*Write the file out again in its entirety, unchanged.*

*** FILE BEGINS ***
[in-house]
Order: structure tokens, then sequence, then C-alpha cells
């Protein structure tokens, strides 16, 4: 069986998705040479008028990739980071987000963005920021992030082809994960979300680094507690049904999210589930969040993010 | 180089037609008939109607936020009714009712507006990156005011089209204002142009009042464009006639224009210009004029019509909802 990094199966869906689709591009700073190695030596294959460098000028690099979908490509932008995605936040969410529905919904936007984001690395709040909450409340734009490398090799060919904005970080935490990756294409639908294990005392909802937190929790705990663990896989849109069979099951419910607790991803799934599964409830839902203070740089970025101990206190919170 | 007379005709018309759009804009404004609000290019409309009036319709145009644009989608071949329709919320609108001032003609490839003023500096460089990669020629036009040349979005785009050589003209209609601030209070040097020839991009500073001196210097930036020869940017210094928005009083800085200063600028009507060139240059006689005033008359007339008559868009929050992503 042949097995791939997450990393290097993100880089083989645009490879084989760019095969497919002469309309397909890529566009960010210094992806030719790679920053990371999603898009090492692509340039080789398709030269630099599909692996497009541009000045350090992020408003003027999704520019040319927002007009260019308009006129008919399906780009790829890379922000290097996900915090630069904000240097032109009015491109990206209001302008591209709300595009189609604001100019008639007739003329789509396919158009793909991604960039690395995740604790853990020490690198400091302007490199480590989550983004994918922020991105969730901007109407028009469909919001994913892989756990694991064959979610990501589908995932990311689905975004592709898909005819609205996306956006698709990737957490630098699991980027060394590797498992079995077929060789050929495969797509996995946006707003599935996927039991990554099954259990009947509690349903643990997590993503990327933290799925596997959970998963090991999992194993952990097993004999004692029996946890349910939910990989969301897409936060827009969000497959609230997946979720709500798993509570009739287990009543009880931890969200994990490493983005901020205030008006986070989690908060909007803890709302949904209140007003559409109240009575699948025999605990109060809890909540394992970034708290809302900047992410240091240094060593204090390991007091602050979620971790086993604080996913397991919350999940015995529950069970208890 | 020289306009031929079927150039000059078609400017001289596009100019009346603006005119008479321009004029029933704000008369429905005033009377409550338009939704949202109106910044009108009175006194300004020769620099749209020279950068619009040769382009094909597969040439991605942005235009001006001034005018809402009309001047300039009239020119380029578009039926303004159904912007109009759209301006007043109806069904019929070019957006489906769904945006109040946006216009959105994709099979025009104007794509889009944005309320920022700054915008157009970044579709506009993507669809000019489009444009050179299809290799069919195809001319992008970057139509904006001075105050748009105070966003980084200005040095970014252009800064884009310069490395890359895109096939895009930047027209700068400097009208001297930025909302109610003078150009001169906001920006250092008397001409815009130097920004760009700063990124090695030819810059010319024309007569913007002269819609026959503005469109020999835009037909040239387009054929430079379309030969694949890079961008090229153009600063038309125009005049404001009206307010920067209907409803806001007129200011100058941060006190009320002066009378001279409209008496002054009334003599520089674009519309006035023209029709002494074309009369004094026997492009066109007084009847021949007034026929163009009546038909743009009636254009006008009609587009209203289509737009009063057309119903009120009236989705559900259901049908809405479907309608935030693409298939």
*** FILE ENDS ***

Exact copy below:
[in-house]
Order: structure tokens, then sequence, then C-alpha cells
């Protein structure tokens, strides 16, 4: 069986998705040479008028990739980071987000963005920021992030082809994960979300680094507690049904999210589930969040993010 | 180089037609008939109607936020009714009712507006990156005011089209204002142009009042464009006639224009210009004029019509909802 990094199966869906689709591009700073190695030596294959460098000028690099979908490509932008995605936040969410529905919904936007984001690395709040909450409340734009490398090799060919904005970080935490990756294409639908294990005392909802937190929790705990663990896989849109069979099951419910607790991803799934599964409830839902203070740089970025101990206190919170 | 007379005709018309759009804009404004609000290019409309009036319709145009644009989608071949329709919320609108001032003609490839003023500096460089990669020629036009040349979005785009050589003209209609601030209070040097020839991009500073001196210097930036020869940017210094928005009083800085200063600028009507060139240059006689005033008359007339008559868009929050992503 042949097995791939997450990393290097993100880089083989645009490879084989760019095969497919002469309309397909890529566009960010210094992806030719790679920053990371999603898009090492692509340039080789398709030269630099599909692996497009541009000045350090992020408003003027999704520019040319927002007009260019308009006129008919399906780009790829890379922000290097996900915090630069904000240097032109009015491109990206209001302008591209709300595009189609604001100019008639007739003329789509396919158009793909991604960039690395995740604790853990020490690198400091302007490199480590989550983004994918922020991105969730901007109407028009469909919001994913892989756990694991064959979610990501589908995932990311689905975004592709898909005819609205996306956006698709990737957490630098699991980027060394590797498992079995077929060789050929495969797509996995946006707003599935996927039991990554099954259990009947509690349903643990997590993503990327933290799925596997959970998963090991999992194993952990097993004999004692029996946890349910939910990989969301897409936060827009969000497959609230997946979720709500798993509570009739287990009543009880931890969200994990490493983005901020205030008006986070989690908060909007803890709302949904209140007003559409109240009575699948025999605990109060809890909540394992970034708290809302900047992410240091240094060593204090390991007091602050979620971790086993604080996913397991919350999940015995529950069970208890 | 020289306009031929079927150039000059078609400017001289596009100019009346603006005119008479321009004029029933704000008369429905005033009377409550338009939704949202109106910044009108009175006194300004020769620099749209020279950068619009040769382009094909597969040439991605942005235009001006001034005018809402009309001047300039009239020119380029578009039926303004159904912007109009759209301006007043109806069904019929070019957006489906769904945006109040946006216009959105994709099979025009104007794509889009944005309320920022700054915008157009970044579709506009993507669809000019489009444009050179299809290799069919195809001319992008970057139509904006001075105050748009105070966003980084200005040095970014252009800064884009310069490395890359895109096939895009930047027209700068400097009208001297930025909302109610003078150009001169906001920006250092008397001409815009130097920004760009700063990124090695030819810059010319024309007569913007002269819609026959503005469109020999835009037909040239387009054929430079379309030969694949890079961008090229153009600063038309125009005049404001009206307010920067209907409803806001007129200011100058941060006190009320002066009378001279409209008496002054009334003599520089674009519309006035023209029709002494074309009369004094026997492009066109007084009847021949007034026929163009009546038909743009009636254009006008009609587009209203289509737009009063057309119903009120009236989705559900259901049908809405479907309608935030693409298939």